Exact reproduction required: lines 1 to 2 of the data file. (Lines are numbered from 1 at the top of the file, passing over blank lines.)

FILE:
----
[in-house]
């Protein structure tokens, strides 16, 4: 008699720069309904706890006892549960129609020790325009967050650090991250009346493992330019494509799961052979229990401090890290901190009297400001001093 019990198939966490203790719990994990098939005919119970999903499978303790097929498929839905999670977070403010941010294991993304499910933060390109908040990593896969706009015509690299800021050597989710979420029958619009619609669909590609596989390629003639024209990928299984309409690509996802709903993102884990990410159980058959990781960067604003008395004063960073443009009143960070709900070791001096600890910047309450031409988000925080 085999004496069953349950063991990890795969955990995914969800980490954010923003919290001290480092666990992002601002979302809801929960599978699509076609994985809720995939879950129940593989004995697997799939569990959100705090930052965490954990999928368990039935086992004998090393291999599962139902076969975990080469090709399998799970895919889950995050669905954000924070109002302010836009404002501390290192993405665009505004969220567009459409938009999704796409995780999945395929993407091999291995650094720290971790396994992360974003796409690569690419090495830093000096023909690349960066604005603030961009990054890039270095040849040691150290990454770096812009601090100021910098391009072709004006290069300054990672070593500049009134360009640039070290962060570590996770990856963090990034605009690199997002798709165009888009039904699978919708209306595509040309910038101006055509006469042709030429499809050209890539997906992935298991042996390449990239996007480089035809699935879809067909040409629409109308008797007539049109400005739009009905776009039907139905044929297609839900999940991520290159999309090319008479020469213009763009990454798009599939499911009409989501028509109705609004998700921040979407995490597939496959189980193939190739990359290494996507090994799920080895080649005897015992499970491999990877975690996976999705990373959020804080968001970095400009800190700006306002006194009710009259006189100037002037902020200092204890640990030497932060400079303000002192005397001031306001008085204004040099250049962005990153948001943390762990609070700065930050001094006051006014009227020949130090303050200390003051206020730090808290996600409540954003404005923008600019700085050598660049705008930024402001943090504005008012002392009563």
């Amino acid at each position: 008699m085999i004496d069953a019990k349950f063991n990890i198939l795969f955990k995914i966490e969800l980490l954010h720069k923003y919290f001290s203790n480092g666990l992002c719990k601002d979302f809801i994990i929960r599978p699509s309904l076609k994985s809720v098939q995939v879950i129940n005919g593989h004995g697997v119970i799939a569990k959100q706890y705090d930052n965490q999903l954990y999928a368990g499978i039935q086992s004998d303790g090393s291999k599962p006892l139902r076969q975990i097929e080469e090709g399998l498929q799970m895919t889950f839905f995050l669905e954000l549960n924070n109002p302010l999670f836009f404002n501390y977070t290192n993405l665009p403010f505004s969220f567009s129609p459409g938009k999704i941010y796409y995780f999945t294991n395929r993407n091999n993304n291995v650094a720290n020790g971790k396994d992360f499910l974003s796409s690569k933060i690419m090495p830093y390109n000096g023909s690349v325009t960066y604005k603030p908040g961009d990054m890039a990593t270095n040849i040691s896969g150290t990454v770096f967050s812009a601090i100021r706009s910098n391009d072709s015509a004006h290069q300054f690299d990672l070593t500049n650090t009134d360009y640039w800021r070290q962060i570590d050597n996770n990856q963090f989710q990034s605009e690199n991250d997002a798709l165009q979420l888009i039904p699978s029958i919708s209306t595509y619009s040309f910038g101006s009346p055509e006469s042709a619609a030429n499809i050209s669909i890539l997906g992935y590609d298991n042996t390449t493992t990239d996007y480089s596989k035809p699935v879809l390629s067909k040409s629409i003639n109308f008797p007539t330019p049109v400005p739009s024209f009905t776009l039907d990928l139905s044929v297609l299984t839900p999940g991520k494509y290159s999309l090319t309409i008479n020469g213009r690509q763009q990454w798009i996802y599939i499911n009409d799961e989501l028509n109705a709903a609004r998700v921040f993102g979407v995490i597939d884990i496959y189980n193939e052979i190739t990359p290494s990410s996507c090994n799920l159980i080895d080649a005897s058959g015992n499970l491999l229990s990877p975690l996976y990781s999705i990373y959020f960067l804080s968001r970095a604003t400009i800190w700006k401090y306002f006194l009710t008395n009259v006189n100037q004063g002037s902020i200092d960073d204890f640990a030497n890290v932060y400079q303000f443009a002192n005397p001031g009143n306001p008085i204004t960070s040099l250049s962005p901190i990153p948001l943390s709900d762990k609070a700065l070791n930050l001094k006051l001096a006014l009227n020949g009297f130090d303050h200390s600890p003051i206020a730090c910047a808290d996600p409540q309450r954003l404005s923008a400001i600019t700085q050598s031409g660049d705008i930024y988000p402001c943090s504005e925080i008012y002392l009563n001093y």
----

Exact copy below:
[in-house]
């Protein structure tokens, strides 16, 4: 008699720069309904706890006892549960129609020790325009967050650090991250009346493992330019494509799961052979229990401090890290901190009297400001001093 019990198939966490203790719990994990098939005919119970999903499978303790097929498929839905999670977070403010941010294991993304499910933060390109908040990593896969706009015509690299800021050597989710979420029958619009619609669909590609596989390629003639024209990928299984309409690509996802709903993102884990990410159980058959990781960067604003008395004063960073443009009143960070709900070791001096600890910047309450031409988000925080 085999004496069953349950063991990890795969955990995914969800980490954010923003919290001290480092666990992002601002979302809801929960599978699509076609994985809720995939879950129940593989004995697997799939569990959100705090930052965490954990999928368990039935086992004998090393291999599962139902076969975990080469090709399998799970895919889950995050669905954000924070109002302010836009404002501390290192993405665009505004969220567009459409938009999704796409995780999945395929993407091999291995650094720290971790396994992360974003796409690569690419090495830093000096023909690349960066604005603030961009990054890039270095040849040691150290990454770096812009601090100021910098391009072709004006290069300054990672070593500049009134360009640039070290962060570590996770990856963090990034605009690199997002798709165009888009039904699978919708209306595509040309910038101006055509006469042709030429499809050209890539997906992935298991042996390449990239996007480089035809699935879809067909040409629409109308008797007539049109400005739009009905776009039907139905044929297609839900999940991520290159999309090319008479020469213009763009990454798009599939499911009409989501028509109705609004998700921040979407995490597939496959189980193939190739990359290494996507090994799920080895080649005897015992499970491999990877975690996976999705990373959020804080968001970095400009800190700006306002006194009710009259006189100037002037902020200092204890640990030497932060400079303000002192005397001031306001008085204004040099250049962005990153948001943390762990609070700065930050001094006051006014009227020949130090303050200390003051206020730090808290996600409540954003404005923008600019700085050598660049705008930024402001943090504005008012002392009563």